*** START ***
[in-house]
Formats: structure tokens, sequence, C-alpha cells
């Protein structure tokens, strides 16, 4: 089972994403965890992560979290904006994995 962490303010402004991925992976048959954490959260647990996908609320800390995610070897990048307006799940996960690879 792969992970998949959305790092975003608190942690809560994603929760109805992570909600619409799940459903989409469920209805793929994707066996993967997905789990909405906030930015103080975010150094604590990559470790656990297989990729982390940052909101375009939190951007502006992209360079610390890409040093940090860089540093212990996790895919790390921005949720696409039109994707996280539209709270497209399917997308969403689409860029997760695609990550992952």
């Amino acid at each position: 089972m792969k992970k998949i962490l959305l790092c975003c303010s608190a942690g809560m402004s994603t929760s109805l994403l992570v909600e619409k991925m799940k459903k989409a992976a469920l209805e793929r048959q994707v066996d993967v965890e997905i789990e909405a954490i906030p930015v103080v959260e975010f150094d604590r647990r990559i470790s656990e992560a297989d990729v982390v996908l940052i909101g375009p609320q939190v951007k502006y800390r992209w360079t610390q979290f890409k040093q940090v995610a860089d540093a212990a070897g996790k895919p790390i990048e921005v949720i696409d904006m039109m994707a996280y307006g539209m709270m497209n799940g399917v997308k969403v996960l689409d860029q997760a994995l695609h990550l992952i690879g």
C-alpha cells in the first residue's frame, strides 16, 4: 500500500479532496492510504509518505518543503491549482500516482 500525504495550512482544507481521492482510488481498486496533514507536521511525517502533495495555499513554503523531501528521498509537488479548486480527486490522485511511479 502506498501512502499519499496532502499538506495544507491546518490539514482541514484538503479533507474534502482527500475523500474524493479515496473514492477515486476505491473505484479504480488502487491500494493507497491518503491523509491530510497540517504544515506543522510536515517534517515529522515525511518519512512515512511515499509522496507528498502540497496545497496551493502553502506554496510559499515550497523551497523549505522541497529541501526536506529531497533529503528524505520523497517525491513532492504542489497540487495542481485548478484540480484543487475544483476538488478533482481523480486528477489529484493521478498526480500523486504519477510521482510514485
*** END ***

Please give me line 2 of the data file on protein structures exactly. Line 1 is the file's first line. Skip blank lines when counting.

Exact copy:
Formats: structure tokens, sequence, C-alpha cells